Music review: The Jazz Rites of Spring
Music review: The Jazz Rites of Spring

Edinburgh Festival Fringe music review: The Jazz Rites of Spring, reviewed by The Scotsman’s David Kettle. ★★★★★ It really shouldn’t work, but it does, and brilliantly. Igor Stravinsky arguably set the tone for all the angular, dissonant modernist music of the 20th century with his 1913 The Rite of Spring and famously caused a riot …

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Edinburgh Festival

Edinburgh Festival Fringe music review: The Jazz Rites of Spring, reviewed by The Scotsman’s David Kettle.

★★★★★

It really shouldn’t work, but it does, and brilliantly. Igor Stravinsky arguably set the tone for all the angular, dissonant modernist music of the 20th century with his 1913 The Rite of Spring and famously caused a riot in the process. Edinburgh-based jazz pianist and composer David Patrick unveiled his rethink of the work for jazz octet at last year’s Fringe, and if anything, it’s got even better since then.

It’s a hugely-ambitious undertaking – not only translating Stravinsky’s teeming mass of notes down from enormous orchestra to eight-piece band but also in making it live and breathe as a convincing piece of jazz.

But Patrick’s pulled it off magnificently. He offers a full performance of the complete Stravinsky score but pauses the action at key moments for the musicians to show off their soloist credentials, sliding elegantly in and out of The Rite so that you can hardly hear the joins. And it’s extraordinary how well Stravinsky’s abrasive harmonies provide a rich backdrop for their twisty jazz ruminations.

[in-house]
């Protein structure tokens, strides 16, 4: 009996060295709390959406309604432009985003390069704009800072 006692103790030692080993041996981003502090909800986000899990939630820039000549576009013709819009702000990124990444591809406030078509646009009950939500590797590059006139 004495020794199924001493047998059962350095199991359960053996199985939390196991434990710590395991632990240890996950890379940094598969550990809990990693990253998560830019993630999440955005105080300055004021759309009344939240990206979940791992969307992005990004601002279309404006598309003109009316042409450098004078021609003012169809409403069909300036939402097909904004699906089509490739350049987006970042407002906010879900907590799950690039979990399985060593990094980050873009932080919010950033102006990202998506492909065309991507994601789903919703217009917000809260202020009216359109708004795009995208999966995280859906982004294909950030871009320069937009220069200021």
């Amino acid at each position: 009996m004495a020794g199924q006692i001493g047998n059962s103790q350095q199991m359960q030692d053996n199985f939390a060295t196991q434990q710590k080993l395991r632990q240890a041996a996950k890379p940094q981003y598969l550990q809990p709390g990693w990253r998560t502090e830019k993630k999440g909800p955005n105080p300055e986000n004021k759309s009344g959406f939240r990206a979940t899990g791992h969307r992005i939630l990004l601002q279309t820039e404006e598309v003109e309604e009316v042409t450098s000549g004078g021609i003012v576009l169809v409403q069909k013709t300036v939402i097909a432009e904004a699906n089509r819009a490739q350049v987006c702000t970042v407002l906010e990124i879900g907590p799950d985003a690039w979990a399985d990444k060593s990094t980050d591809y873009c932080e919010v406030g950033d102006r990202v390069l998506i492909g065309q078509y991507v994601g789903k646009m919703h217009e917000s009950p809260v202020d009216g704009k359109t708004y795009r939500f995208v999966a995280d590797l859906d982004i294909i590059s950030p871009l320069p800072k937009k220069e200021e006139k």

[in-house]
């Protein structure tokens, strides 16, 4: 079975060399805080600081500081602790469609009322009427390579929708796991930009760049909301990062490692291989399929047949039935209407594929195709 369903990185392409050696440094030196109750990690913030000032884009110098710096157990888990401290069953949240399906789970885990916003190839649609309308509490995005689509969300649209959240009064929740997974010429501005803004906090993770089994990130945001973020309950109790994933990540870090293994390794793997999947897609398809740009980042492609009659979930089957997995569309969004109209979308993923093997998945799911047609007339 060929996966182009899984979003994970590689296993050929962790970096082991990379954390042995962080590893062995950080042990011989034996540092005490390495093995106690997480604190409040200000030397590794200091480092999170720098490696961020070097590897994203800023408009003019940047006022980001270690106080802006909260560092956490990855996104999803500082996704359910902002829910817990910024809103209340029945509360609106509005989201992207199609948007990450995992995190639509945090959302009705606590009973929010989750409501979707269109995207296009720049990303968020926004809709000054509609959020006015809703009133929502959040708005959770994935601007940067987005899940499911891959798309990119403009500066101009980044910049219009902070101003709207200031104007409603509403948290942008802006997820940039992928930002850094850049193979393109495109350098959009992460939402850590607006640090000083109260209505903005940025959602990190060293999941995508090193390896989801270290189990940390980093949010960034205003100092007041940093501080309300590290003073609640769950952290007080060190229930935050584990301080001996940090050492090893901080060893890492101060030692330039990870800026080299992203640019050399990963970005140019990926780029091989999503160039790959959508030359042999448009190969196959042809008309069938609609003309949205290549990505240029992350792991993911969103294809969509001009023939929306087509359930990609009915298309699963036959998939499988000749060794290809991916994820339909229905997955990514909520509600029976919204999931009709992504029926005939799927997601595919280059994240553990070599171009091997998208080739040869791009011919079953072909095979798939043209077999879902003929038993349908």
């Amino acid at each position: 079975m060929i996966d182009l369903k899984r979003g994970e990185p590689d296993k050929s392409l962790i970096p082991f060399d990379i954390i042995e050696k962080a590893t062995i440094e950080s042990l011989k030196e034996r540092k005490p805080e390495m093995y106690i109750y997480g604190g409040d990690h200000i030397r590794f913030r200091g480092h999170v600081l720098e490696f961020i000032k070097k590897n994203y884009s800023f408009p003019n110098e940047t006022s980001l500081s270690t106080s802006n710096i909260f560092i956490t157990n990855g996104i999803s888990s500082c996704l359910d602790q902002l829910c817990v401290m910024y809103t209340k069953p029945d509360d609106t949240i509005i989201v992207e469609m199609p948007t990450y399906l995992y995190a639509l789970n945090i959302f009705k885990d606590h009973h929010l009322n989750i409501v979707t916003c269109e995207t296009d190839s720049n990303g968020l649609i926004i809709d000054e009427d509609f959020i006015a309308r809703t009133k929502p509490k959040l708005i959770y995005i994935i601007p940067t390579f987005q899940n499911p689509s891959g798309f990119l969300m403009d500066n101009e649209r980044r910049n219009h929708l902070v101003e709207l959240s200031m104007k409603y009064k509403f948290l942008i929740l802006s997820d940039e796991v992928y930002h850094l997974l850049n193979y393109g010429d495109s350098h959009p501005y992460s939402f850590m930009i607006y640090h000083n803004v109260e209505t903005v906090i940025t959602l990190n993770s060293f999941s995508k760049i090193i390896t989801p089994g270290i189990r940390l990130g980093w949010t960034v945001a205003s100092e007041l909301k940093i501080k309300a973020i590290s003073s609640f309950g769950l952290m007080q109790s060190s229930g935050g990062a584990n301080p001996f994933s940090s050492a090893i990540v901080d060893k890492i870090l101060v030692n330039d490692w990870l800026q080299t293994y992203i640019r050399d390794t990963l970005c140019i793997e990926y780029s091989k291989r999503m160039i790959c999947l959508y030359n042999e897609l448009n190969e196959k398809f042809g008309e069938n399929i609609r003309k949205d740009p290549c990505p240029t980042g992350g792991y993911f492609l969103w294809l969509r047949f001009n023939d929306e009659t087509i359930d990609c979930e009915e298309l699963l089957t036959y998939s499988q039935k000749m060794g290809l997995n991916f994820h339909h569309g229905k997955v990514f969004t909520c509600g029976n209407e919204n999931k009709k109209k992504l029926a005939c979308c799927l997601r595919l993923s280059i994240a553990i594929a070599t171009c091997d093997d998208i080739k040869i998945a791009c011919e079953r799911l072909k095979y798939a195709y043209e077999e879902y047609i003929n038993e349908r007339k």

Patrick’s gathered a fine line-up of German/Scottish players, who clearly know the piece inside out. He pits braying trombone and trumpet against a softer ensemble of flute, clarinets and saxes, with a strong rhythm section coming fully into their own in a raw, pounding Augurs of Spring, syncopations flying all over the place.
There’s no denying it’s a demanding, exhausting hour of music – for audience as well as players – but at times Patrick’s Rite is simply spine-tingling in its power. And what it lacks in orchestral subtlety (check that out at the London Symphony Orchestra’s EIF performance under Valery Gergiev on Sunday 30 August) – it more than makes up for with gritted-teeth power and bloody-minded determination. It’s big, bold and provocative: you get the sense that Igor would have approved.

The Jazz Bar (Venue 57) until 30 August / listings

Published in The Scotsman on 27 August 2015

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